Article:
By its very nature, a view of life and death considered only from the point of birth onward causes people to focus on whether their present self will end at death or continue. Not surprising, perhaps, since human beings, though keenly aware of their mortality, cannot personally experience what death or the afterlife is like while alive. But no matter how we may debate this issue from this perspective, it will not produce supreme wisdom or understanding. The view of annihilation, the complete cessation of existence, for instance, will never free people from fear of or anxiety over death. On the other hand, the view of permanence, which sees the self continuing as an unchanging, everlasting soul, often comes from one's simple desire for immortality; ultimately, it does not constitute the wisdom for elevating one's spiritual state, instead serving only to strengthen self-attachment and to deepen delusion.
Of course, many philosophies and religious traditions of East and West espouse the existence of some eternal spiritual entity that transcends the present self. But even if those doctrines are effective in providing some peace of mind regarding death, they fall short of being the supreme wisdom for elevating the way people live. Rather, as I mentioned earlier, they cause people to be caught up in the delusions of self-attachment and the sufferings of aging and death.
Buddhist scriptures show that when Shakyamuni was asked whether his life would continue after death, he did not answer one way or the other. Because his doing so would not have contributed to helping people elevate their lives and might only have added to their delusion and suffering about death.
In "Letter from Sado," Nichiren taught his followers, who were then struggling bravely amid persecution, the way of selfless dedication to Buddhism (see WND-1, 301–07). In other words, he taught them the spirit of not begrudging their lives and the basic criteria for leading lives that value the Law above all. In this way, he aimed to help his followers break through to the source of delusion and suffering concerning death — their narrow attachment to ego — and cast off that delusion and suffering.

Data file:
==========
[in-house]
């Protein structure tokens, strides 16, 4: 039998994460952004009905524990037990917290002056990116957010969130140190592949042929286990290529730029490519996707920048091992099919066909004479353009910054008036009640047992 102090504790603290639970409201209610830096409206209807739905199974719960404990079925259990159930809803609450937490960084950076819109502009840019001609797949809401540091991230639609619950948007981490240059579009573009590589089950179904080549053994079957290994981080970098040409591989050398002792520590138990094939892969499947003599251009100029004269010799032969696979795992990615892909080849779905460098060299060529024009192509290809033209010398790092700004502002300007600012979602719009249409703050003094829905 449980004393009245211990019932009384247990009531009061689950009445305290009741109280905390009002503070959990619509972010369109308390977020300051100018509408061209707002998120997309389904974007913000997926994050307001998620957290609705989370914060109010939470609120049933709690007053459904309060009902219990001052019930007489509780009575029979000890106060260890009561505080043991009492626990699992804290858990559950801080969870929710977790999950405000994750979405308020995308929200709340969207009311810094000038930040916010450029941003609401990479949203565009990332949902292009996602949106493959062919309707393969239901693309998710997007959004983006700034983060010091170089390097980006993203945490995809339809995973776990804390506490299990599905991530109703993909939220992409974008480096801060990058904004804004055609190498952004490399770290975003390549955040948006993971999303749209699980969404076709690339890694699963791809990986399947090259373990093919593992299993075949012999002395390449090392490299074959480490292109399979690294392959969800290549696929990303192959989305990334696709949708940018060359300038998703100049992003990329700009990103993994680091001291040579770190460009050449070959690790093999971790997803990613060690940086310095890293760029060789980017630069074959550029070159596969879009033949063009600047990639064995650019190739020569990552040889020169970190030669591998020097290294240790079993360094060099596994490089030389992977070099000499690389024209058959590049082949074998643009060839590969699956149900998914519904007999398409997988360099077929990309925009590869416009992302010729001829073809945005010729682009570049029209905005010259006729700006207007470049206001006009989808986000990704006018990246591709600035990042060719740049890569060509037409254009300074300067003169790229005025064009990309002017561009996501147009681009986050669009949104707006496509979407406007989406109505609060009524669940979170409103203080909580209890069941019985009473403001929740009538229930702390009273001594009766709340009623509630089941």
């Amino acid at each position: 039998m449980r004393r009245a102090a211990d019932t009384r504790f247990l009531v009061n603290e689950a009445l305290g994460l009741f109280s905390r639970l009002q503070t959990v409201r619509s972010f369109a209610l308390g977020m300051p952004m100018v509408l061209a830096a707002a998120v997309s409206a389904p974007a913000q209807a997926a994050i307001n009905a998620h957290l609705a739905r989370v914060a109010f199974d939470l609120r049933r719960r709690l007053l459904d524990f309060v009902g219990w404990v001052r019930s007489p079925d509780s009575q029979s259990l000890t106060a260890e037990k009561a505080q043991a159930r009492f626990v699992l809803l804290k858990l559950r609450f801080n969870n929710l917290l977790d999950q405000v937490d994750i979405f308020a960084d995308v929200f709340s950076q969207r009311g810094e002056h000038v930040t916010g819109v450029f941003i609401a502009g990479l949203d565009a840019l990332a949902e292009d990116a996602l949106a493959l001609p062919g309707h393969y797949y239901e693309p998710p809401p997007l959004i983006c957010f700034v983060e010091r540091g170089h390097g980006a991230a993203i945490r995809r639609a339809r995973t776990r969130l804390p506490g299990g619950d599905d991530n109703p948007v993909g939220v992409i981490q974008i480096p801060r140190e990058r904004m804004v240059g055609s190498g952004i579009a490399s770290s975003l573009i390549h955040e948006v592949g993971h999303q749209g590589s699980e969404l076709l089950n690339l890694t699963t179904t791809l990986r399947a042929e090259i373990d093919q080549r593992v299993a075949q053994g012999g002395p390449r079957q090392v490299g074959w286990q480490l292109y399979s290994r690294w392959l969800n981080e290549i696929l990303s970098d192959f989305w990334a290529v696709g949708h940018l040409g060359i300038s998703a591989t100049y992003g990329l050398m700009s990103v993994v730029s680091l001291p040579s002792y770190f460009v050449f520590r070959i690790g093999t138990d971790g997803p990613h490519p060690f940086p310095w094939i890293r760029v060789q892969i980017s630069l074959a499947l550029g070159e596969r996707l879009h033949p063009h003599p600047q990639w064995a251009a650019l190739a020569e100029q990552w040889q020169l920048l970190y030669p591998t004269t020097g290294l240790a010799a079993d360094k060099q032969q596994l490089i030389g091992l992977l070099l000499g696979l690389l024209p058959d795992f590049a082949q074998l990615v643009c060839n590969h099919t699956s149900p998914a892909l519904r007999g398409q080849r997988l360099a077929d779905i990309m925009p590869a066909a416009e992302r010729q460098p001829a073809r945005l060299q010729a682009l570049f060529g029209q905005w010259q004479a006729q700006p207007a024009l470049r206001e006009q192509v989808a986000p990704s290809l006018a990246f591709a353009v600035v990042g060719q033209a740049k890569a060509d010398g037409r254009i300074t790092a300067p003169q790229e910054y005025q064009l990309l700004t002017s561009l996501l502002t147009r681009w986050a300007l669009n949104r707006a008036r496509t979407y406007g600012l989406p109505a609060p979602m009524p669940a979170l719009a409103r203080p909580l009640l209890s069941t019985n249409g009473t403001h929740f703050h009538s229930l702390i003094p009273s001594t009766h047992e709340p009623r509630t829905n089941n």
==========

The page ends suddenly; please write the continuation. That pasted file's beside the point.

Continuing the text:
Unless we are free of the suffering of death, we cannot savor true happiness. But liberating ourselves from this suffering cannot be achieved through theorizing or intellectualizing. Life and death make up the great, eternal rhythm of the universe itself. When we come to apprehend the greater self within us that is part of this rhythm — and feel in the depths of our being that this rhythm is the fundamental pulse sustaining our lives — we can overcome the suffering of death. The path of this inner liberation lies in chanting Nam-myoho-renge-kyo and teaching others to do the same. In "The Heritage of the Ultimate Law of Life," Nichiren explains this fundamental view of life and death.
Life and Death As Functions of the Mystic Law
In this writing, Nichiren Daishonin explains that the Mystic Law (Jpn myoho) itself embodies the phases of life and death: "Myo represents death, and ho, life" (WND-1, 216). He also says that all life, all phenomena, are subject to and undergo these two phases, which are functions of the Mystic Law. He indicates that birth and death are an inherent part of life. In this way, he seeks to prevent people from making the mistake of abhorring life and death or from having a strong attachment to either.
The Mystic Law is the eternal, infinite Law of the universe. This eternal Law embodies the phases of life and death. In other words, the two phases are themselves the rhythm of the eternal Law and appear as the life and death of countless living entities — as the arising and extinction of all phenomena, as all kinds of causes and effects in every dimension, as the harmony and dynamism of the universe as a whole.
This concept of life and death as functions of the Mystic Law constitutes the matter of ultimate importance in our lives, because true happiness can only be found in living in accord with this great rhythm of life and death.
Mentor and Disciple in Buddhism Transmit the Heritage of Attaining Buddhahood
So far I have summed up the meaning of "the matter of ultimate importance concerning life and death," one main theme of "The Heritage of the Ultimate Law of Life." Next, I will confirm the meaning of heritage, another major theme, while going over the essential points of the entire writing.
"The ultimate Law of life and death as transmitted from the Buddha to all living beings is Myoho-renge-kyo. The five characters of Myoho-renge-kyo were transferred from Shakyamuni and Many Treasures, the two Buddhas inside the treasure tower, to Bodhisattva Superior Practices, carrying on a heritage unbroken since the infinite past" (WND-1, 216).
"Myo represents death, and ho, life. Living beings that pass through the two phases of life and death are the entities of the Ten Worlds, or the entities of Myoho-renge-kyo" (WND-1, 216).
"Life and death are simply the two functions of Myoho-renge-kyo" (WND-1, 216).
"Shakyamuni and Many Treasures, the two Buddhas, are also the two phases of life and death" (WND-1, 216).